I have been thinking about back when bashing David Brooks for the insipid nature of his commentary on American pop culture was a favorite thing for Dagbloggers of yore to do. Brooks now looks like an independent-minded genius compared to the cluelessness and absolute idiocy that Charles Blow is showing off on the pages of the NYTimes, reading messages exactly the opposite of those intended while in an earnest search for examples of Woke oppression. Blow has now fully proven himself capable of writing op-eds worth less than two cents.

    Aside: I do pretty much disagree with your interpretation of the 1970's. I was there, and I was in my prime. I just think you need to do more reading on it, I have confidence you'll get there, cause you're not an arrogant clueless type with a brain destroyed by outrage like Charles Blow.

    edit to add: Blow is so clueless that he does not recognize the significance of the "Loony Tunes" title; i.e., the general idea is that these characters are "loony" DOH.

    just FYI news:

    I hadn't read Orion's piece even though I commented on the thread, because as frequently happens we got off on some tangential well-trod argument over the usual suspects. Instead, Marilyn Manson, X-Men, other counter culture fanzine-like dissection takes place for our enjoyment.

    More, better, onward - thanks, Orion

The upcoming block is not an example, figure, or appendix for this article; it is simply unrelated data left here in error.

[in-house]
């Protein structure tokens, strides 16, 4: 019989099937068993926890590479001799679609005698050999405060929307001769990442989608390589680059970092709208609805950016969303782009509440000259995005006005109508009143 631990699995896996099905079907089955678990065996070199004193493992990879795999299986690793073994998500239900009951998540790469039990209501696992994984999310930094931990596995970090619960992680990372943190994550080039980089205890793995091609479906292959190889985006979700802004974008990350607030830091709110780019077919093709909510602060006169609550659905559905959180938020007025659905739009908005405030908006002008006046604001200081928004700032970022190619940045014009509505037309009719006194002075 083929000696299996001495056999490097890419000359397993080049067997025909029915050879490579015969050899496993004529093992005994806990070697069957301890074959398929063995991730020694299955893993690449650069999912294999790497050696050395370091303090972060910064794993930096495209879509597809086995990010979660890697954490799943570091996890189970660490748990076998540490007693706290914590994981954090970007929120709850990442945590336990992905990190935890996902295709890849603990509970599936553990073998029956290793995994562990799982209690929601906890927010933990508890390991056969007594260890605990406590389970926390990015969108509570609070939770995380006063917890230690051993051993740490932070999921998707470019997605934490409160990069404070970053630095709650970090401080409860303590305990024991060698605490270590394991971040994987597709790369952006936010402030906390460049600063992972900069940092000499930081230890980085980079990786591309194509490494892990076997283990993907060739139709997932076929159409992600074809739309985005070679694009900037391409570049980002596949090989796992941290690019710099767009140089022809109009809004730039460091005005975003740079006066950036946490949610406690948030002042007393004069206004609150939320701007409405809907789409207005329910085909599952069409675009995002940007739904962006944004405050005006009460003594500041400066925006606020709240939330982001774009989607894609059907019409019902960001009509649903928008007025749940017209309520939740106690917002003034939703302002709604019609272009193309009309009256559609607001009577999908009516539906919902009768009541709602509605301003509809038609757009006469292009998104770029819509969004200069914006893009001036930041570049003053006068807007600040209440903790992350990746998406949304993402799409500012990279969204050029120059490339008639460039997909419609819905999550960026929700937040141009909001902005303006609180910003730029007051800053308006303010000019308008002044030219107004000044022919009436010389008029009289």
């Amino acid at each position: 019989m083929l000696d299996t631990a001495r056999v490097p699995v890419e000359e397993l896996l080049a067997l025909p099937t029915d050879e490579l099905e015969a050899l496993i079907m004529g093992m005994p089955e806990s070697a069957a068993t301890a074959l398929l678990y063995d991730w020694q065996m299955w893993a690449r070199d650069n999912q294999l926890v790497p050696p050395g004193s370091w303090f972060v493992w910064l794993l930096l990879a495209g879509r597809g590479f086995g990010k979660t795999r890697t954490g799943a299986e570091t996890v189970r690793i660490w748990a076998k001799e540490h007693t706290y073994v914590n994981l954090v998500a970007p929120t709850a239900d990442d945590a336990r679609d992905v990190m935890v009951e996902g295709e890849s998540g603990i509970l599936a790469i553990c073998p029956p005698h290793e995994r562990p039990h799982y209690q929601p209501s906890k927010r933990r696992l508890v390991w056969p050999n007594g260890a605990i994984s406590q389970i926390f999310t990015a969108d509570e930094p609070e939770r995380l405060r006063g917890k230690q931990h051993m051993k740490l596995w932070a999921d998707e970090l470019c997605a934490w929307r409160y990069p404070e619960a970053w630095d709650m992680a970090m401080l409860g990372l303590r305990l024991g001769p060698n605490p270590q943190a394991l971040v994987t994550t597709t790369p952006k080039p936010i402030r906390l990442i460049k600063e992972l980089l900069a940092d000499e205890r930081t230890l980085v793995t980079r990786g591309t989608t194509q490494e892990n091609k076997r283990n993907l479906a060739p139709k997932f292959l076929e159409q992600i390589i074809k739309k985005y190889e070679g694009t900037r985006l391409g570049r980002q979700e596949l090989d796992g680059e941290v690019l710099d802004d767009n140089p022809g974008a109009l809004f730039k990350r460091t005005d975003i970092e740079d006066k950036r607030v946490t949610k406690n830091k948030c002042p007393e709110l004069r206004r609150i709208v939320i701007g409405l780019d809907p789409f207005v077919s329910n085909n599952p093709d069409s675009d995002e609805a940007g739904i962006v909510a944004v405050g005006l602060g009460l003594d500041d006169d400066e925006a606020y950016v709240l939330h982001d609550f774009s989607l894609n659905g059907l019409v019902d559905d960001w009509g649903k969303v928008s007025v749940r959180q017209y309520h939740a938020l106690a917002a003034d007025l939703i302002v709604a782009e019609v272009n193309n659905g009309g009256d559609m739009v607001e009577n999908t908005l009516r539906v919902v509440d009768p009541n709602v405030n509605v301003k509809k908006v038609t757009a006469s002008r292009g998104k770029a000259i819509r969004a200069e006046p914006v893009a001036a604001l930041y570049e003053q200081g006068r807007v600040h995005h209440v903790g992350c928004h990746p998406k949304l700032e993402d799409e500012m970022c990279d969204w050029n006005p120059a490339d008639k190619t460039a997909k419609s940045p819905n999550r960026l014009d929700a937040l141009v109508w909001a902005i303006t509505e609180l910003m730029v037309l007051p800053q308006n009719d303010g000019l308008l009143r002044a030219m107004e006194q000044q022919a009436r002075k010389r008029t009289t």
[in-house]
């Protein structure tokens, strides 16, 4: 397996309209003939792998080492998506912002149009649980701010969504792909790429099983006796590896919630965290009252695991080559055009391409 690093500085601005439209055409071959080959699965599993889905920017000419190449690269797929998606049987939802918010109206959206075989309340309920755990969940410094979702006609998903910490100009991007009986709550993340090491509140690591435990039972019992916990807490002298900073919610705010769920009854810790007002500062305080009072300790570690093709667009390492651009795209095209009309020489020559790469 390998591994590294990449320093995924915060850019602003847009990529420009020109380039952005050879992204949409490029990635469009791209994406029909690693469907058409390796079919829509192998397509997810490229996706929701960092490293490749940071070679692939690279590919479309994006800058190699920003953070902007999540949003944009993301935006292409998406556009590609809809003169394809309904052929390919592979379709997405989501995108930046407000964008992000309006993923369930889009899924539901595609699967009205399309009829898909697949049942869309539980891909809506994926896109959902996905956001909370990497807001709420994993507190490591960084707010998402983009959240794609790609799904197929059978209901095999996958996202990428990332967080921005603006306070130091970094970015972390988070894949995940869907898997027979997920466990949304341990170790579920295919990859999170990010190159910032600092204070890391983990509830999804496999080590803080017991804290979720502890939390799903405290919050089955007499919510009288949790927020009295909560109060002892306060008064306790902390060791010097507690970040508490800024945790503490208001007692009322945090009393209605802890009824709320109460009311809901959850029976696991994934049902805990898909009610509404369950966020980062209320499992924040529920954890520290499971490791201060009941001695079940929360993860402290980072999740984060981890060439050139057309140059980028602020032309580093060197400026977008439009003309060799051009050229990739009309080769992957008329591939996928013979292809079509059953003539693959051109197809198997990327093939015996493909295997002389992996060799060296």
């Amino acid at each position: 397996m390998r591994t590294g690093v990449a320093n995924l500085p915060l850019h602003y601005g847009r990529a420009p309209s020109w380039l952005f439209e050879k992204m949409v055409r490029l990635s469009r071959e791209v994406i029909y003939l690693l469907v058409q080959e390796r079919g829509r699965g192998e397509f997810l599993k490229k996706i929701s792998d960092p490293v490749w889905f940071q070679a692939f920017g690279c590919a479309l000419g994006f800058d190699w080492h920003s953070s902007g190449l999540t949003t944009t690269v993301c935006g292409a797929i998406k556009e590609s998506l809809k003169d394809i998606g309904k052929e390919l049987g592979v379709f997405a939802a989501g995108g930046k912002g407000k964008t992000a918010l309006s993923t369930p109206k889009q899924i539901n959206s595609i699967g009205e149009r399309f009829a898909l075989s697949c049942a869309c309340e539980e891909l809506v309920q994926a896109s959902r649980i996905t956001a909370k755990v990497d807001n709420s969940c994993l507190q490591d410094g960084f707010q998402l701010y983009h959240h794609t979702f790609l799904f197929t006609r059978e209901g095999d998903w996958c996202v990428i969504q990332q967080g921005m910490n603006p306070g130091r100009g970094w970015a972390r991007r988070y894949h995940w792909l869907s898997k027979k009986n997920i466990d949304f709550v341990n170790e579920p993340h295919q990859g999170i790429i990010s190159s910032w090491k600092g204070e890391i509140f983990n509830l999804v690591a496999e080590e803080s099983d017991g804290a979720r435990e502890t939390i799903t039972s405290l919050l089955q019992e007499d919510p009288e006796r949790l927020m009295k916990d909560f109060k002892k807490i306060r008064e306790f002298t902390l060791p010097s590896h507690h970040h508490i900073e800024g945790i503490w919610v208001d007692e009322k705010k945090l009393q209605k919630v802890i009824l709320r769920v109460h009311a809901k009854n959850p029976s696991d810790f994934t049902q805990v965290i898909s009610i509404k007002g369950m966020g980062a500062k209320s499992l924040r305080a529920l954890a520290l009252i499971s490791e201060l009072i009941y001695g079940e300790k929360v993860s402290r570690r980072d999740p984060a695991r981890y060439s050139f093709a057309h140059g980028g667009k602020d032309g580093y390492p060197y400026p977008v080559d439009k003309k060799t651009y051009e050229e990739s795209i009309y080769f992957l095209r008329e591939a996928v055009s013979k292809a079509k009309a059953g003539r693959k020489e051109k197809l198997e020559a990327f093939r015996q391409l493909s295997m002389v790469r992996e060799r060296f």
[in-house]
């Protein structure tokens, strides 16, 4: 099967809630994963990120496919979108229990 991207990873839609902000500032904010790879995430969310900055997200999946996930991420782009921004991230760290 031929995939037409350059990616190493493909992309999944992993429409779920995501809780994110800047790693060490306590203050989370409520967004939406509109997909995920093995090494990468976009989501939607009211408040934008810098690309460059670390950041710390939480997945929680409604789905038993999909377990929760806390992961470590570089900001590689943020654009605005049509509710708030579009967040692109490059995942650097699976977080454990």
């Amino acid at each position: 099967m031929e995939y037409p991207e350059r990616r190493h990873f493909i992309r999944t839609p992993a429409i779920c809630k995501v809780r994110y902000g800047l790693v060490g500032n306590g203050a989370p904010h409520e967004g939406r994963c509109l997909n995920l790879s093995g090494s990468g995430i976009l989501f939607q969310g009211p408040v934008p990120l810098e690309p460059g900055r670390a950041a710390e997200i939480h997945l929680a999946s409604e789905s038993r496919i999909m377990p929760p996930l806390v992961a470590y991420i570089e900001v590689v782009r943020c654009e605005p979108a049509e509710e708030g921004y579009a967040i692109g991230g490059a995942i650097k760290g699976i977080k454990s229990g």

(I retitled to stick out better)

    Gen X-Men vs culture overlords - fuck off


    I saw some of those tweets but I had no idea how extensive it was, thought the whole thing pretty awesome: pretty much experts at short snark packed with nuance! It might be a hallmark of the generation?

    Not sure if "hallmark" expresses it, but it does seem to be a signal moment for some. I for one take it a bit personally, as i never felt like or identified as a boomer, especially not my loser brothers, and thought I was doing rockets, not howdy-doody,  so seriously don't know what happened to all these entitled non-punks. Yeah, i remember the "promise" of graduation as darkened Detroit factories and a short note on the fridge, "sorry 'bout the birthright and jobs, had to mortgage the house for a cruise, figured you wouldn't mind". Nice that the "greatest generation" kids got to live off the mantle a few more years and then tell everyone how great they were too. My generation (real or perceived) invented data analytics to measure and tell them just how full of shit they were, preferably just by clapping their hands so we wouldn't have to be in the same room.

    Marvel introduces a new LGBTQ+ hero, Captain America of the Railways

    I just realized that this post got so many views that it got its title changed around. I'm going to write another one on this subject, and I'll give only one clue:

    Actually i *hadn't read it* (even tho i commented somewhere down) cuz the title was too close to other woke pieces (actually this isn't really a woke piece - and happy you wrote something original, not cut-and-paste) so changed the title to separate it.

    Is that Blue Öyster Cult?


    Well there is clearly an audience if it gets almost 4000 views.

    Capt Underpants cancelleda

    Ook andGluk passuve racist to Asians?

    Wut does that mean?


    And b4 it disappears... contraband!